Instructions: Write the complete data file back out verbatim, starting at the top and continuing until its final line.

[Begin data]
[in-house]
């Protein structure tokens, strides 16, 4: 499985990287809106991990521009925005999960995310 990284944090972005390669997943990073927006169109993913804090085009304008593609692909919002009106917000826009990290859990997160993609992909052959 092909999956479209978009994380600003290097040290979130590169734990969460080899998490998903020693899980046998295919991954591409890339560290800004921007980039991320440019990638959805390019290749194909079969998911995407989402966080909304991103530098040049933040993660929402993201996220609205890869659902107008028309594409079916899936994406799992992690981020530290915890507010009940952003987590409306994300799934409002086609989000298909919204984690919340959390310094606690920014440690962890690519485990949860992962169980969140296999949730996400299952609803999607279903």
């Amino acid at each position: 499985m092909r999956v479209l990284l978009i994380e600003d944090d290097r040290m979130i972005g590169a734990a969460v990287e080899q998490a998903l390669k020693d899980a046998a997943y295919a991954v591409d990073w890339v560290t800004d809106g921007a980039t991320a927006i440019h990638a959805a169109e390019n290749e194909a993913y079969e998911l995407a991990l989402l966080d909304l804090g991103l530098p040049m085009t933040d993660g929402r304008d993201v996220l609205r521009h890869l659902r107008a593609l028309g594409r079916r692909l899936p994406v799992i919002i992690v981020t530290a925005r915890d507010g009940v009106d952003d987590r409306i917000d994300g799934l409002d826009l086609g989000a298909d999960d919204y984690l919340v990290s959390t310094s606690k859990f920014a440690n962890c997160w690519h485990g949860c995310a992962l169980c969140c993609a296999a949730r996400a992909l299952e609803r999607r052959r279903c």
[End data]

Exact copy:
[in-house]
């Protein structure tokens, strides 16, 4: 499985990287809106991990521009925005999960995310 990284944090972005390669997943990073927006169109993913804090085009304008593609692909919002009106917000826009990290859990997160993609992909052959 092909999956479209978009994380600003290097040290979130590169734990969460080899998490998903020693899980046998295919991954591409890339560290800004921007980039991320440019990638959805390019290749194909079969998911995407989402966080909304991103530098040049933040993660929402993201996220609205890869659902107008028309594409079916899936994406799992992690981020530290915890507010009940952003987590409306994300799934409002086609989000298909919204984690919340959390310094606690920014440690962890690519485990949860992962169980969140296999949730996400299952609803999607279903």
């Amino acid at each position: 499985m092909r999956v479209l990284l978009i994380e600003d944090d290097r040290m979130i972005g590169a734990a969460v990287e080899q998490a998903l390669k020693d899980a046998a997943y295919a991954v591409d990073w890339v560290t800004d809106g921007a980039t991320a927006i440019h990638a959805a169109e390019n290749e194909a993913y079969e998911l995407a991990l989402l966080d909304l804090g991103l530098p040049m085009t933040d993660g929402r304008d993201v996220l609205r521009h890869l659902r107008a593609l028309g594409r079916r692909l899936p994406v799992i919002i992690v981020t530290a925005r915890d507010g009940v009106d952003d987590r409306i917000d994300g799934l409002d826009l086609g989000a298909d999960d919204y984690l919340v990290s959390t310094s606690k859990f920014a440690n962890c997160w690519h485990g949860c995310a992962l169980c969140c993609a296999a949730r996400a992909l299952e609803r999607r052959r279903c």